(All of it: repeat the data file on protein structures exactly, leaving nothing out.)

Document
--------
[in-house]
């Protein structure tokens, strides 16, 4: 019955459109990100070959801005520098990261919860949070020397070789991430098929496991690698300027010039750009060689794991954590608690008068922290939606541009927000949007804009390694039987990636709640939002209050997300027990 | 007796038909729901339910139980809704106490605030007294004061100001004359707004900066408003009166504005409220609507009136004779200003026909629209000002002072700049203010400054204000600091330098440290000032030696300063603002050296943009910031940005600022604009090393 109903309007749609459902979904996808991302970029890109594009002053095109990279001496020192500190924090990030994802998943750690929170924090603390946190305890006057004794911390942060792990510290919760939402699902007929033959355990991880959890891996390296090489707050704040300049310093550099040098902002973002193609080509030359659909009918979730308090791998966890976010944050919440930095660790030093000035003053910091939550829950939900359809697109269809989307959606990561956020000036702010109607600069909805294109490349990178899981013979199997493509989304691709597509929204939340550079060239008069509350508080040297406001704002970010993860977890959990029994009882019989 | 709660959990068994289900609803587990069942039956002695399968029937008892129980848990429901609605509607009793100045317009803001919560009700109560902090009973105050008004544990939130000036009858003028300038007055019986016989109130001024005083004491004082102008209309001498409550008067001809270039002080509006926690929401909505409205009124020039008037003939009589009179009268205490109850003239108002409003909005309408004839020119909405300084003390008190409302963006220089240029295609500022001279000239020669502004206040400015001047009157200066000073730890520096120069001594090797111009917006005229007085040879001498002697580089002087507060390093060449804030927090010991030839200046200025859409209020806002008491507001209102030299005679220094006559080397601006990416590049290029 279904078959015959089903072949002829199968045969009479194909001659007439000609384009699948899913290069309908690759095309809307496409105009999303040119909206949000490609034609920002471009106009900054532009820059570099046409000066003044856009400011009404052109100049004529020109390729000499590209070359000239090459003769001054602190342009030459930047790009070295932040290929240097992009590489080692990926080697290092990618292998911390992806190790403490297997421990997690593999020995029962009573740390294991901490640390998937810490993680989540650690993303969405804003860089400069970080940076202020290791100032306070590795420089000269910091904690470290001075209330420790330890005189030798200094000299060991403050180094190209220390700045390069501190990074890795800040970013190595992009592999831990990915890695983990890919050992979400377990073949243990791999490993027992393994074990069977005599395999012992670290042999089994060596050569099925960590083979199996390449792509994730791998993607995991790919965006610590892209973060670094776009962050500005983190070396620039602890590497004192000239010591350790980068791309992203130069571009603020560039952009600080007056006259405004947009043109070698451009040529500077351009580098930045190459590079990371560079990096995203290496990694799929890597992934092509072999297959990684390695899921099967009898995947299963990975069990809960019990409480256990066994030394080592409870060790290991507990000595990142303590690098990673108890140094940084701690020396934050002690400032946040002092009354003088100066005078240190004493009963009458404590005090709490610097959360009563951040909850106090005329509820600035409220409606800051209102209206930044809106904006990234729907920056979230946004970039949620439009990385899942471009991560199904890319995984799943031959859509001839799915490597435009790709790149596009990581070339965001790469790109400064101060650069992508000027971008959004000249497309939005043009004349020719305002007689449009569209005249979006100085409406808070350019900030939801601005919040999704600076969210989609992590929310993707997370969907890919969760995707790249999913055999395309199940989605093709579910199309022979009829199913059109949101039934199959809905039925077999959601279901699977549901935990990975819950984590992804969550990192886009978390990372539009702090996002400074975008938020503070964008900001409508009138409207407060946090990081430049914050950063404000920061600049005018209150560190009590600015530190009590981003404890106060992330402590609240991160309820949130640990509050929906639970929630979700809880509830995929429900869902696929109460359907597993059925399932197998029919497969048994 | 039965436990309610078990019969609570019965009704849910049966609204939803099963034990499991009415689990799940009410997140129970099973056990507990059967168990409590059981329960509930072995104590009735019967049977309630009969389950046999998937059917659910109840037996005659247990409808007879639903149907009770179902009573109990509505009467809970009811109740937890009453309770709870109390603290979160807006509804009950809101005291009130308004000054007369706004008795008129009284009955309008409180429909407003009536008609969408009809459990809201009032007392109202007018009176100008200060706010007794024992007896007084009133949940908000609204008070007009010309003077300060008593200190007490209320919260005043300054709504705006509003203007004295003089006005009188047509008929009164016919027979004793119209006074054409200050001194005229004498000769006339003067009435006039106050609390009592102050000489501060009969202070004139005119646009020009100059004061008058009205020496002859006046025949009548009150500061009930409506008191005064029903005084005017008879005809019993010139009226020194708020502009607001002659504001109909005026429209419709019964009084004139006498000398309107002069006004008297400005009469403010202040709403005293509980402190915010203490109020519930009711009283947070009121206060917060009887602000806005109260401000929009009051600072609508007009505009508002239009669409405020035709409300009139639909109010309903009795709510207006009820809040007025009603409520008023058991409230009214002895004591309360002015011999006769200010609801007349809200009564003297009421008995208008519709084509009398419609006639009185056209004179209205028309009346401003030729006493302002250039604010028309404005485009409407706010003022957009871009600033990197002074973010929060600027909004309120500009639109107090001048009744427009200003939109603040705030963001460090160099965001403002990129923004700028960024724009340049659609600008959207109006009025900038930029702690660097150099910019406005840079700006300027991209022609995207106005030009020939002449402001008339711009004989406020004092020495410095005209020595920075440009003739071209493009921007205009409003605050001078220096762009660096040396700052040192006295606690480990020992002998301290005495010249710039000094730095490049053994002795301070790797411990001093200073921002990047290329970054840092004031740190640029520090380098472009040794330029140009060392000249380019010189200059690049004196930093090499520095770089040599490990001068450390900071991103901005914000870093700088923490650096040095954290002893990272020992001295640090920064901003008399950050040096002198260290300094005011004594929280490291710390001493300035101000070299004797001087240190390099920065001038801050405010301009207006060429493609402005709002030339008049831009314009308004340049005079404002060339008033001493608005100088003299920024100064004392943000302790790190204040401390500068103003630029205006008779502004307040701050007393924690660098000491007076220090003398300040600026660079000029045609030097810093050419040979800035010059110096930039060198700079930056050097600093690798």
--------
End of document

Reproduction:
[in-house]
């Protein structure tokens, strides 16, 4: 019955459109990100070959801005520098990261919860949070020397070789991430098929496991690698300027010039750009060689794991954590608690008068922290939606541009927000949007804009390694039987990636709640939002209050997300027990 | 007796038909729901339910139980809704106490605030007294004061100001004359707004900066408003009166504005409220609507009136004779200003026909629209000002002072700049203010400054204000600091330098440290000032030696300063603002050296943009910031940005600022604009090393 109903309007749609459902979904996808991302970029890109594009002053095109990279001496020192500190924090990030994802998943750690929170924090603390946190305890006057004794911390942060792990510290919760939402699902007929033959355990991880959890891996390296090489707050704040300049310093550099040098902002973002193609080509030359659909009918979730308090791998966890976010944050919440930095660790030093000035003053910091939550829950939900359809697109269809989307959606990561956020000036702010109607600069909805294109490349990178899981013979199997493509989304691709597509929204939340550079060239008069509350508080040297406001704002970010993860977890959990029994009882019989 | 709660959990068994289900609803587990069942039956002695399968029937008892129980848990429901609605509607009793100045317009803001919560009700109560902090009973105050008004544990939130000036009858003028300038007055019986016989109130001024005083004491004082102008209309001498409550008067001809270039002080509006926690929401909505409205009124020039008037003939009589009179009268205490109850003239108002409003909005309408004839020119909405300084003390008190409302963006220089240029295609500022001279000239020669502004206040400015001047009157200066000073730890520096120069001594090797111009917006005229007085040879001498002697580089002087507060390093060449804030927090010991030839200046200025859409209020806002008491507001209102030299005679220094006559080397601006990416590049290029 279904078959015959089903072949002829199968045969009479194909001659007439000609384009699948899913290069309908690759095309809307496409105009999303040119909206949000490609034609920002471009106009900054532009820059570099046409000066003044856009400011009404052109100049004529020109390729000499590209070359000239090459003769001054602190342009030459930047790009070295932040290929240097992009590489080692990926080697290092990618292998911390992806190790403490297997421990997690593999020995029962009573740390294991901490640390998937810490993680989540650690993303969405804003860089400069970080940076202020290791100032306070590795420089000269910091904690470290001075209330420790330890005189030798200094000299060991403050180094190209220390700045390069501190990074890795800040970013190595992009592999831990990915890695983990890919050992979400377990073949243990791999490993027992393994074990069977005599395999012992670290042999089994060596050569099925960590083979199996390449792509994730791998993607995991790919965006610590892209973060670094776009962050500005983190070396620039602890590497004192000239010591350790980068791309992203130069571009603020560039952009600080007056006259405004947009043109070698451009040529500077351009580098930045190459590079990371560079990096995203290496990694799929890597992934092509072999297959990684390695899921099967009898995947299963990975069990809960019990409480256990066994030394080592409870060790290991507990000595990142303590690098990673108890140094940084701690020396934050002690400032946040002092009354003088100066005078240190004493009963009458404590005090709490610097959360009563951040909850106090005329509820600035409220409606800051209102209206930044809106904006990234729907920056979230946004970039949620439009990385899942471009991560199904890319995984799943031959859509001839799915490597435009790709790149596009990581070339965001790469790109400064101060650069992508000027971008959004000249497309939005043009004349020719305002007689449009569209005249979006100085409406808070350019900030939801601005919040999704600076969210989609992590929310993707997370969907890919969760995707790249999913055999395309199940989605093709579910199309022979009829199913059109949101039934199959809905039925077999959601279901699977549901935990990975819950984590992804969550990192886009978390990372539009702090996002400074975008938020503070964008900001409508009138409207407060946090990081430049914050950063404000920061600049005018209150560190009590600015530190009590981003404890106060992330402590609240991160309820949130640990509050929906639970929630979700809880509830995929429900869902696929109460359907597993059925399932197998029919497969048994 | 039965436990309610078990019969609570019965009704849910049966609204939803099963034990499991009415689990799940009410997140129970099973056990507990059967168990409590059981329960509930072995104590009735019967049977309630009969389950046999998937059917659910109840037996005659247990409808007879639903149907009770179902009573109990509505009467809970009811109740937890009453309770709870109390603290979160807006509804009950809101005291009130308004000054007369706004008795008129009284009955309008409180429909407003009536008609969408009809459990809201009032007392109202007018009176100008200060706010007794024992007896007084009133949940908000609204008070007009010309003077300060008593200190007490209320919260005043300054709504705006509003203007004295003089006005009188047509008929009164016919027979004793119209006074054409200050001194005229004498000769006339003067009435006039106050609390009592102050000489501060009969202070004139005119646009020009100059004061008058009205020496002859006046025949009548009150500061009930409506008191005064029903005084005017008879005809019993010139009226020194708020502009607001002659504001109909005026429209419709019964009084004139006498000398309107002069006004008297400005009469403010202040709403005293509980402190915010203490109020519930009711009283947070009121206060917060009887602000806005109260401000929009009051600072609508007009505009508002239009669409405020035709409300009139639909109010309903009795709510207006009820809040007025009603409520008023058991409230009214002895004591309360002015011999006769200010609801007349809200009564003297009421008995208008519709084509009398419609006639009185056209004179209205028309009346401003030729006493302002250039604010028309404005485009409407706010003022957009871009600033990197002074973010929060600027909004309120500009639109107090001048009744427009200003939109603040705030963001460090160099965001403002990129923004700028960024724009340049659609600008959207109006009025900038930029702690660097150099910019406005840079700006300027991209022609995207106005030009020939002449402001008339711009004989406020004092020495410095005209020595920075440009003739071209493009921007205009409003605050001078220096762009660096040396700052040192006295606690480990020992002998301290005495010249710039000094730095490049053994002795301070790797411990001093200073921002990047290329970054840092004031740190640029520090380098472009040794330029140009060392000249380019010189200059690049004196930093090499520095770089040599490990001068450390900071991103901005914000870093700088923490650096040095954290002893990272020992001295640090920064901003008399950050040096002198260290300094005011004594929280490291710390001493300035101000070299004797001087240190390099920065001038801050405010301009207006060429493609402005709002030339008049831009314009308004340049005079404002060339008033001493608005100088003299920024100064004392943000302790790190204040401390500068103003630029205006008779502004307040701050007393924690660098000491007076220090003398300040600026660079000029045609030097810093050419040979800035010059110096930039060198700079930056050097600093690798």